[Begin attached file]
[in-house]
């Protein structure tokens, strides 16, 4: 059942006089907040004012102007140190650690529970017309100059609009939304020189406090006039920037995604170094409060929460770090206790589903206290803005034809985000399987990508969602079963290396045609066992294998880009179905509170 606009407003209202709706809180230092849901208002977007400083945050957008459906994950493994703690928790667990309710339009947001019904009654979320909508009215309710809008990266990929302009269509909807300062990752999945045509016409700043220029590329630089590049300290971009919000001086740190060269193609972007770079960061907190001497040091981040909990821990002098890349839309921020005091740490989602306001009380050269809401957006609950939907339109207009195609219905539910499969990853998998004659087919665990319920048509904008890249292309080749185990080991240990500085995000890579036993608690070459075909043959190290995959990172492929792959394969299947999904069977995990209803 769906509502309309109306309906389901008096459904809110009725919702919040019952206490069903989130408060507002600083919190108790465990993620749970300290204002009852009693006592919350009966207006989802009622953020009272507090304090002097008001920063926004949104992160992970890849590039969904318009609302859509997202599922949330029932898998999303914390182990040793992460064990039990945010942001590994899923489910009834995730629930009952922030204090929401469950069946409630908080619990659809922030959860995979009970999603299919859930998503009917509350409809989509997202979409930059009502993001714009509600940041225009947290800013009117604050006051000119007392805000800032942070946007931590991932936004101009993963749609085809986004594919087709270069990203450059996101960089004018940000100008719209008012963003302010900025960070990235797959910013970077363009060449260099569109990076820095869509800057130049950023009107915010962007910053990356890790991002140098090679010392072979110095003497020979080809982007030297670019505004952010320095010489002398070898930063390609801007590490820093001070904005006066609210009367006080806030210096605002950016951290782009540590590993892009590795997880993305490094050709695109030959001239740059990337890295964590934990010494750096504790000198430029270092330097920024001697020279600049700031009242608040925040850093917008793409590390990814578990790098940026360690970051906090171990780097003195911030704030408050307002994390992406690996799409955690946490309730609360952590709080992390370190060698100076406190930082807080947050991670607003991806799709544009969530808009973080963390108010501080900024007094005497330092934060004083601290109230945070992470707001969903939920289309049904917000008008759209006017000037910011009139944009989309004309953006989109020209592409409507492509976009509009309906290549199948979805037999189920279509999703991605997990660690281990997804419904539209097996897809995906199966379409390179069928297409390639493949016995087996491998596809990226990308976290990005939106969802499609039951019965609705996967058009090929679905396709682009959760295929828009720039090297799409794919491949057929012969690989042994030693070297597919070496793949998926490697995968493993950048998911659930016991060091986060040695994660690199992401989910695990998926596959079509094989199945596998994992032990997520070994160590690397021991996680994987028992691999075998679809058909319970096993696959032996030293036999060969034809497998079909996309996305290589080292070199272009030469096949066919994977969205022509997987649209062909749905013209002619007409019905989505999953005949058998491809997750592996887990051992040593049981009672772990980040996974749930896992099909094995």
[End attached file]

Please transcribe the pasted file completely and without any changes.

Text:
[in-house]
């Protein structure tokens, strides 16, 4: 059942006089907040004012102007140190650690529970017309100059609009939304020189406090006039920037995604170094409060929460770090206790589903206290803005034809985000399987990508969602079963290396045609066992294998880009179905509170 606009407003209202709706809180230092849901208002977007400083945050957008459906994950493994703690928790667990309710339009947001019904009654979320909508009215309710809008990266990929302009269509909807300062990752999945045509016409700043220029590329630089590049300290971009919000001086740190060269193609972007770079960061907190001497040091981040909990821990002098890349839309921020005091740490989602306001009380050269809401957006609950939907339109207009195609219905539910499969990853998998004659087919665990319920048509904008890249292309080749185990080991240990500085995000890579036993608690070459075909043959190290995959990172492929792959394969299947999904069977995990209803 769906509502309309109306309906389901008096459904809110009725919702919040019952206490069903989130408060507002600083919190108790465990993620749970300290204002009852009693006592919350009966207006989802009622953020009272507090304090002097008001920063926004949104992160992970890849590039969904318009609302859509997202599922949330029932898998999303914390182990040793992460064990039990945010942001590994899923489910009834995730629930009952922030204090929401469950069946409630908080619990659809922030959860995979009970999603299919859930998503009917509350409809989509997202979409930059009502993001714009509600940041225009947290800013009117604050006051000119007392805000800032942070946007931590991932936004101009993963749609085809986004594919087709270069990203450059996101960089004018940000100008719209008012963003302010900025960070990235797959910013970077363009060449260099569109990076820095869509800057130049950023009107915010962007910053990356890790991002140098090679010392072979110095003497020979080809982007030297670019505004952010320095010489002398070898930063390609801007590490820093001070904005006066609210009367006080806030210096605002950016951290782009540590590993892009590795997880993305490094050709695109030959001239740059990337890295964590934990010494750096504790000198430029270092330097920024001697020279600049700031009242608040925040850093917008793409590390990814578990790098940026360690970051906090171990780097003195911030704030408050307002994390992406690996799409955690946490309730609360952590709080992390370190060698100076406190930082807080947050991670607003991806799709544009969530808009973080963390108010501080900024007094005497330092934060004083601290109230945070992470707001969903939920289309049904917000008008759209006017000037910011009139944009989309004309953006989109020209592409409507492509976009509009309906290549199948979805037999189920279509999703991605997990660690281990997804419904539209097996897809995906199966379409390179069928297409390639493949016995087996491998596809990226990308976290990005939106969802499609039951019965609705996967058009090929679905396709682009959760295929828009720039090297799409794919491949057929012969690989042994030693070297597919070496793949998926490697995968493993950048998911659930016991060091986060040695994660690199992401989910695990998926596959079509094989199945596998994992032990997520070994160590690397021991996680994987028992691999075998679809058909319970096993696959032996030293036999060969034809497998079909996309996305290589080292070199272009030469096949066919994977969205022509997987649209062909749905013209002619007409019905989505999953005949058998491809997750592996887990051992040593049981009672772990980040996974749930896992099909094995």